A man and his cane.

Downtown was quiet, and not because the Cardinals have now lost eight of their last ten games. Rather, our first taste of fall teased us ever so gracefully. With the sun dropping sooner with each passing day now, the city of St. Louis, and the midwest as a whole, glimmers its chilly beauty through the echoes of silence. With my day being relatively quiet and straightforward, I decided to spend my break at work off the steps of the plaza of my building, sitting on a bench, looking at my phone.

The security a simple light jacket brings me is indescribable. Autumn is far and beyond my favorite time of the year, and getting to dress up in warmer clothing brings me an odd sense of excitement. It’s not because the clothes themselves bring me joy, but the past years I have attached to new and clothes alike create a sense of urgency, the good kind, for time to hurry up so I can drive through all the gorgeous scenery. (And most importantly, a Red October to cheer on.)

So, there I am, legs crossed and eyes focused, sitting in this empty plaza, when I hear the echoes of a man shouting at no one but himself. He’s walking with a cane, and makes eye contact with me. I nod politely, and he nods back, still shouting at the sky (or maybe the government building, I dunno). He throws his stuff down and lays on his back along the steps leading up to where I am. I couldn’t see him when he was lying down, so I pretended like I didn’t know anyone was there.

“FUCK STAN KROENKE! Man, just fuck ’em. We don’t need the goddamn Rams here. It’s too expensive, goddamn.”

(I’m not even going to try and explain the ongoing situation with St. Louis Rams owner Stan Kroenke, so here, read this.)

“Do I leave?” I asked myself over and over. Honestly though, what would be the point in that? I wasn’t scared of the guy, and I wasn’t uncomfortable. The weather dictated my decision making, like it always does during cold weather, and I went about my business while he went on a nice tangent about his hatred for the Rams and Stan Kroenke.

At one point, he stops shouting and stands back up to face me, grabbing all of his belongings. The man looks me right in the face and says, “FUCK Stan Kroenke, yeah?” and the only thing I could say was, “Yeah! He sucks.” Instead of an, “Amen brother,” it was a, “Kroenke is just an ugly white bastard.” (I couldn’t and don’t disagree, so I laughed.) Now, I could lie to you and be all like, “You know what? This man was definitely sober and had a clear thought process.” And if you want me to, I’ll tell you that, you know what? I bet this man was definitely sober and had a clear thought process, but was just a bit angry.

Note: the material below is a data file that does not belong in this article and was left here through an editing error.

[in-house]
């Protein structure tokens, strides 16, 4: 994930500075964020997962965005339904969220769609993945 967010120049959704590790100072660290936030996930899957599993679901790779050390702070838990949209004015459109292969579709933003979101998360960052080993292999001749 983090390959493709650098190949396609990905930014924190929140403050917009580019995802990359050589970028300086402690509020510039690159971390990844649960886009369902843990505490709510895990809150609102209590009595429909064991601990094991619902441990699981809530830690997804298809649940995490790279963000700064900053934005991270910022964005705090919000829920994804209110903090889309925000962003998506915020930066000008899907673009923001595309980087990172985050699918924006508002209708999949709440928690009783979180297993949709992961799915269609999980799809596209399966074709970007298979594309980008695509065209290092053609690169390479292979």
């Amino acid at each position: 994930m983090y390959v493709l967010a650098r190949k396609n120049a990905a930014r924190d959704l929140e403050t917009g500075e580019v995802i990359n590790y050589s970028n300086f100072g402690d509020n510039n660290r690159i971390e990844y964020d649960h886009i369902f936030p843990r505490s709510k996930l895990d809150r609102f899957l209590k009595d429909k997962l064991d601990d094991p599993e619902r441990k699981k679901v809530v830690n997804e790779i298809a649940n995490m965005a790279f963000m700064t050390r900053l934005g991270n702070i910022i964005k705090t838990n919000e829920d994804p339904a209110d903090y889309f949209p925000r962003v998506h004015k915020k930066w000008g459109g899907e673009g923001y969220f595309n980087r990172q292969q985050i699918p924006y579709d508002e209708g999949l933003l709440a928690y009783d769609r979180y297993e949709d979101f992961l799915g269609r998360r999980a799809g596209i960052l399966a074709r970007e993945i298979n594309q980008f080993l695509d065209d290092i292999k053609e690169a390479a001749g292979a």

But I won’t.

There’s a stigma against the homeless, especially ones of color, and though I understand why people are hesitant of some, it truly does bum me out to see just how poorly treated the vast majority are looked down upon. Even in St. Louis, where our economy is generally pretty poor (in the city, at least!) and the homeless population takes up a good part of our downtown, you’d think the ones who work downtown are used to them by this point. Sadly, they aren’t, and even the homeless who don’t want to bother anyone still get looked at like circus freaks. It’s because of this I find an odd sense of joy talking to them, or really anyone who isn’t threatening or otherwise dangerous, because frankly how many people will they come across in a day or a week that gives them the time of day? Sure, I don’t doubt whoever this man was was speaking sporadically with the help of something else, but he was still himself and was kind enough to let me talk once I let him talk.